The Anthropocene (the geological age characterized by the scale of human impact on earth) impels us to examine our way of life, specifically the Western way of life that has imposed itself over the globe, over land, people and all living creatures, (primarily violently and destructively), and scrutinize its philosophical, theological and scientific underpinnings. Exploitation of resources and of people, a consumeristic way of life and blind profit-driven economic systems, pollution of air, water and other elements, extinction of forms of life, are only some of the most conspicuous aspects of a way of life that drives “advanced” economies. But is this way of life sustainable? Is it responsible? Is it desirable? Can a so-called “good life” be reconciled with exploitative relations, whether of people or resources or both?
The relationship between humanity and nature is unbalanced and unstable, and so it is time for an informed and engaged discussion of such complex and urgent questions. Our industrial development and war-making threaten the future of earth’s ecosystems, and in turn, the collapse of the cycles that maintain ecological equilibrium threatens humanity’s future. Why do we act this way? Is there any hope that we may learn from our mistakes in time? Or is this destructiveness somehow written into our own human nature?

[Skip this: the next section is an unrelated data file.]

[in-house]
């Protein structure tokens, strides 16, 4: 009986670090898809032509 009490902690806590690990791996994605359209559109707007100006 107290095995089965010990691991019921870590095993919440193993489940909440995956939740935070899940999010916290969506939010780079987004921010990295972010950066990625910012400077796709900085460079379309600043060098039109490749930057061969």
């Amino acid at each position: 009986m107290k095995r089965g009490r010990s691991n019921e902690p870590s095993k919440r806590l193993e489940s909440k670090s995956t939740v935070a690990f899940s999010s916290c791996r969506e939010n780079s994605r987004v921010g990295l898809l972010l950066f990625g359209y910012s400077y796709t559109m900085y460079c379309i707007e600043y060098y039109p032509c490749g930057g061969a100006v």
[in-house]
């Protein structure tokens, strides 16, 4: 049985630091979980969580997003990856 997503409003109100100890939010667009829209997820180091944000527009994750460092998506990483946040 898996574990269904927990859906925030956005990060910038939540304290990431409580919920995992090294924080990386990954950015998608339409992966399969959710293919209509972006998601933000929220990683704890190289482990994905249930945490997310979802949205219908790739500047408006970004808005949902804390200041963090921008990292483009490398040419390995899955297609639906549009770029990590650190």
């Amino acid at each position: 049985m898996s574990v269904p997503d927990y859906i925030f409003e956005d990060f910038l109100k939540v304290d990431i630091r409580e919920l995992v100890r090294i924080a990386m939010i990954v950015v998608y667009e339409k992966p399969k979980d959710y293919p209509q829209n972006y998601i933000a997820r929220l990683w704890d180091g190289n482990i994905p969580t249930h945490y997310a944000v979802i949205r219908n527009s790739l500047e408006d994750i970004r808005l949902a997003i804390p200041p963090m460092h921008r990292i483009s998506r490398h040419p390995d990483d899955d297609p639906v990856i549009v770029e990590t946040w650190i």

Such questions demand a multi-disciplinary conversation involving numerous fields and disciplines, (scientific, historical, philosophical, theological, spiritual, literary, etc.). So, we areinviting a broad range of perspectives in order to generate deeper understanding of the scope of the problems and the possibilities for ways forward. Only a deeper understanding of the situation will allow to raise questions about our individual/global responsibility and provide a context for concrete specific actions.
About our Guests
Ari-Elmeri Hyvönen works at the Academy of Finland Center of Excellence in Law, Identity and the European Narratives at the University of Helsinki. He is also currently a Fulbright Finland Senior Visiting Scholar at Cornell University. Previously, he has acted as a Senior Lecturer of Political Science at the University of Jyväskylä and held several post-doctoral positions. He has been a visiting fellow at Bard College and the University of Verona, Italy. His work focuses on contemporary and twentieth-century political thought, and addresses questions such as the ecological crisis, the role of truth and factuality in democratic politics, as well as security. His essays have appeared, among other places, in Political Theory, European Journal of Social Theory, Philosophy Today, New Perspectives, Resilience, and several edited volumes.
Maria Robaszkiewicz is a Visiting Professor at the Centre for Studies of Theory and Criticism and a Visiting Fellow at King’s College, Western University, London ON, Canada. She works as an Assistant Professor at Paderborn University, Germany, where she received her Ph.D. in 2015 with a dissertation discussing Hannah Arendt’s concept of exercises in political thinking. She studied philosophy and education in Poland, Finland, and Germany. She is a member of the editorial board of Hannah Arendt.net, and an affiliated researcher at the Center History of Women Philosophers and Scientists. She has published on Arendt’s work and beyond. Her current research interests focus on feminist philosophy, especially theorizing migration experience from the perspective of critical phenomenology.
Times, location, details to come.